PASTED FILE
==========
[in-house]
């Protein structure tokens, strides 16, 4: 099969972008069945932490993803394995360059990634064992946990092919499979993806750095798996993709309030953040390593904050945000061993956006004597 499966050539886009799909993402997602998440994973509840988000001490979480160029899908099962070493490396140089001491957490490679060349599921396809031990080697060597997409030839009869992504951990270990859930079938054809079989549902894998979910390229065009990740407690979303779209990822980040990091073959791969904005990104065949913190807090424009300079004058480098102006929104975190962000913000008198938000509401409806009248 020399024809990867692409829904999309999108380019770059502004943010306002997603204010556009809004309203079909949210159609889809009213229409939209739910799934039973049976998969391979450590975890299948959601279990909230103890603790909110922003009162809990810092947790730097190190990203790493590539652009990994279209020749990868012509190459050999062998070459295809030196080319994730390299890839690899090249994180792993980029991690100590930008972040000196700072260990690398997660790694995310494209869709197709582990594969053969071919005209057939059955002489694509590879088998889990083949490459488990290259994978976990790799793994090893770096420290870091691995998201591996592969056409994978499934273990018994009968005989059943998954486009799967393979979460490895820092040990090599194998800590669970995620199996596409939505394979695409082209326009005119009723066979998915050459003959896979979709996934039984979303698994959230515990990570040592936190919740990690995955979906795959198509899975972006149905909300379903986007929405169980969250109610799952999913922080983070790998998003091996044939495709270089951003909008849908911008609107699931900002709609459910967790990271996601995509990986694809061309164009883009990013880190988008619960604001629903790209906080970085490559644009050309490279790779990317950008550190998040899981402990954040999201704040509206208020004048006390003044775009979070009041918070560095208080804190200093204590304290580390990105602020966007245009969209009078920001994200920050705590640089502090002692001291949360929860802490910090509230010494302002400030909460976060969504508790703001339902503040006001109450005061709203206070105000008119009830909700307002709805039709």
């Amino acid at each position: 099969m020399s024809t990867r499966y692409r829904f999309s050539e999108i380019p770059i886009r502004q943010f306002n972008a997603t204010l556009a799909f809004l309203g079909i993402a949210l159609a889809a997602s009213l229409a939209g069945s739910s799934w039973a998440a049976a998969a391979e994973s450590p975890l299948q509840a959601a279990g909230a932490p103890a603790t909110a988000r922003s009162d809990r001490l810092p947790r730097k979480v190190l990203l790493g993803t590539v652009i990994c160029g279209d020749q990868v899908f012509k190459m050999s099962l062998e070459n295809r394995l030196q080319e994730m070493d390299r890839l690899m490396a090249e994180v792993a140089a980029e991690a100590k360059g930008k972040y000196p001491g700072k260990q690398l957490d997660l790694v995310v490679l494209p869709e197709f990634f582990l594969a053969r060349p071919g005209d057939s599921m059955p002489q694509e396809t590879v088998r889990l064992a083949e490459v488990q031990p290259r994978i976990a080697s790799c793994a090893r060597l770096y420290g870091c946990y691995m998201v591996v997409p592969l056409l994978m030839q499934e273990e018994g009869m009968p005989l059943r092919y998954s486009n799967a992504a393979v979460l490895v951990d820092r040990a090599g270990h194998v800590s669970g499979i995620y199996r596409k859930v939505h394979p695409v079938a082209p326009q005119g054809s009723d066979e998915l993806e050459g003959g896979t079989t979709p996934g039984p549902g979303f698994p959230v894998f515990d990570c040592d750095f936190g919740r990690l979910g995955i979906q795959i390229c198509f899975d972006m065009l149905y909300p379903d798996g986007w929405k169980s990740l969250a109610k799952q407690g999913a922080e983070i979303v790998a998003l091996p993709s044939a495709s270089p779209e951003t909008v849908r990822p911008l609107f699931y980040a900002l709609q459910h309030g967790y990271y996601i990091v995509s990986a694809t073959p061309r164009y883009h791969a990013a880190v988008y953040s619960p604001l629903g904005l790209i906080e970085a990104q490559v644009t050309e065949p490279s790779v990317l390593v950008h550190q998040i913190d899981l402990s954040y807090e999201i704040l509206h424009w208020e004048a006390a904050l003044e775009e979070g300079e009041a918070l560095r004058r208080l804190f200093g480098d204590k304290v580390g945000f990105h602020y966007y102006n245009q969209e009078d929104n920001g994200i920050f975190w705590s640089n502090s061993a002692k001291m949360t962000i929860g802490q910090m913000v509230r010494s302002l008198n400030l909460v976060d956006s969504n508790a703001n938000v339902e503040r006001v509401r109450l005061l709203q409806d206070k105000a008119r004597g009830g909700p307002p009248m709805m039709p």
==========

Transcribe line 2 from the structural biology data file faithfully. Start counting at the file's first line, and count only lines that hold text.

């Protein structure tokens, strides 16, 4: 099969972008069945932490993803394995360059990634064992946990092919499979993806750095798996993709309030953040390593904050945000061993956006004597 499966050539886009799909993402997602998440994973509840988000001490979480160029899908099962070493490396140089001491957490490679060349599921396809031990080697060597997409030839009869992504951990270990859930079938054809079989549902894998979910390229065009990740407690979303779209990822980040990091073959791969904005990104065949913190807090424009300079004058480098102006929104975190962000913000008198938000509401409806009248 020399024809990867692409829904999309999108380019770059502004943010306002997603204010556009809004309203079909949210159609889809009213229409939209739910799934039973049976998969391979450590975890299948959601279990909230103890603790909110922003009162809990810092947790730097190190990203790493590539652009990994279209020749990868012509190459050999062998070459295809030196080319994730390299890839690899090249994180792993980029991690100590930008972040000196700072260990690398997660790694995310494209869709197709582990594969053969071919005209057939059955002489694509590879088998889990083949490459488990290259994978976990790799793994090893770096420290870091691995998201591996592969056409994978499934273990018994009968005989059943998954486009799967393979979460490895820092040990090599194998800590669970995620199996596409939505394979695409082209326009005119009723066979998915050459003959896979979709996934039984979303698994959230515990990570040592936190919740990690995955979906795959198509899975972006149905909300379903986007929405169980969250109610799952999913922080983070790998998003091996044939495709270089951003909008849908911008609107699931900002709609459910967790990271996601995509990986694809061309164009883009990013880190988008619960604001629903790209906080970085490559644009050309490279790779990317950008550190998040899981402990954040999201704040509206208020004048006390003044775009979070009041918070560095208080804190200093204590304290580390990105602020966007245009969209009078920001994200920050705590640089502090002692001291949360929860802490910090509230010494302002400030909460976060969504508790703001339902503040006001109450005061709203206070105000008119009830909700307002709805039709």